Leptospirosis is a worldwide zoonotic disease caused by pathogenic leptospires belonging to the genus Leptospira; this disease affects predominantly men. Its annual incidence is estimated to range from 0.1-1.0 per 100,000 in temperate climates to 10-100 per 100,000 in the humid tropics, and incidences of more than 100 per 100,000 are encountered during outbreaks and in high-exposure-risk groups5. Dengue is an arbovirus-associated disease and is by far the most common arthropod-borne viral infectious disease responsible for human febrile illness in Latin America7,14,15. In the last ten years, Brazil has accounted for nearly 70% of reported dengue fever cases in the Americas and has seen a 45-fold increase in the incidence of dengue from 2000 to 200216. Although leptospirosis and dengue are commonly seen in regions with poor socioeconomic conditions, such as some locations in the Brazilian eastern Amazonia, co-infection with these two pathogens is an extremely rare event, with only five cases previously reported in the English medical literature8,9,10,11.

The vast overlapping spectrum of symptomatic manifestations of dengue and leptospirosis makes the clinical diagnosis challenging for treating physicians when acute co-infection is present. According to Kaur and John10, in such cases, when undifferentiated fever is the main symptom observed, the only way to establish a specific diagnosis and rule out other infectious diseases is by serologic testing. Oliveira et al17 demonstrated that many patients presenting with clinical symptoms of dengue are found to be positive for Leptospira sp. based on laboratory tests.

 

CONCLUSION

In conclusion, the present report reinforces the fact that leptospirosis and dengue are two important endemic infectious diseases in the Amazon region and have a similar clinical presentation. Therefore, laboratory testing is an important diagnostic tool and must be initiated as soon as clinical suspicion of both diseases is raised.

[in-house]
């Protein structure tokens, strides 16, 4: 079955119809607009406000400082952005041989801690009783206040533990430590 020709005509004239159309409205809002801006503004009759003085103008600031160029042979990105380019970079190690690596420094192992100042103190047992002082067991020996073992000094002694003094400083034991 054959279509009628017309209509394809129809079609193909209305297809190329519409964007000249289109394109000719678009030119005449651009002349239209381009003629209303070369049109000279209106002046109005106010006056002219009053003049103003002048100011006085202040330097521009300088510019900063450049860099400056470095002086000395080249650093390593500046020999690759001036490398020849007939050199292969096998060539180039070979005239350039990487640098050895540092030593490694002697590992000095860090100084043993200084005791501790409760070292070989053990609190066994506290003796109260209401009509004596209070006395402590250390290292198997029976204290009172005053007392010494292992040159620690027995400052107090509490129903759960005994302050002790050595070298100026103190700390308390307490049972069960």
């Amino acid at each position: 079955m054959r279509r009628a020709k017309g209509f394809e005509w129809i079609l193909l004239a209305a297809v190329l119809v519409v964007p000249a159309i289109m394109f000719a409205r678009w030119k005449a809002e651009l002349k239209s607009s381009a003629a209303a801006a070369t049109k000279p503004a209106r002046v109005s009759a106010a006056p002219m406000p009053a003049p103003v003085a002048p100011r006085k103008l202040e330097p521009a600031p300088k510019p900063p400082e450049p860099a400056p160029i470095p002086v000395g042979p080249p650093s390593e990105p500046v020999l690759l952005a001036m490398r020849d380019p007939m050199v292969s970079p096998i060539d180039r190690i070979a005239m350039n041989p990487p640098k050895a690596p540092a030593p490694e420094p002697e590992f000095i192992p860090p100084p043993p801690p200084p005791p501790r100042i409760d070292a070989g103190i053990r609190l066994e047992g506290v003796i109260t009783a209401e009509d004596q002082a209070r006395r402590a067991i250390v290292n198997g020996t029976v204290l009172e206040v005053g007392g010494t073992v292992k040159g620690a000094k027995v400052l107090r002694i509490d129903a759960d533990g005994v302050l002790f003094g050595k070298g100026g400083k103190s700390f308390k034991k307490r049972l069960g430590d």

REFERENCES

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15 Flauzino RF, Souza-Santos R, Oliveira RM. Dengue, geoprocessing, and socioeconomic and environmental indicators: a review. Rev Panam Salud Publica. 2009 May;25(5):456-61. DOI:10.1590/S1020-49892009000500012. [Link]

16 Torres JR, Castro J. The health and economic impact of dengue in Latin America. Cad Saude Publica. 2007;23 Suppl 1:S23-31. DOI:10.1590/S0102-311X2007001300004 [Link]

17 Oliveira ACA. Detecção de Leptospira sp no sangue periférico de indivíduos com suspeita de dengue, em Fortaleza, no ano de 2008-2010. Rev Bras Med Trop. 2010;23 supl 1:241.

 

 

Correspondência / Correspondence / Correspondencia:
Lucas Crociati Meguins
Passagem São Cristóvão, 11.
Bairro: Guamá
CEP: 66065-670
Belém-Pará-Brazil
Tel.: +55 (91) 8183-8107
E-mail: lucascrociati@libero.it

Recebido em / Received / Recibido en: 15/11/2010
Aceito em / Accepted / Aceito en: 20/12/2010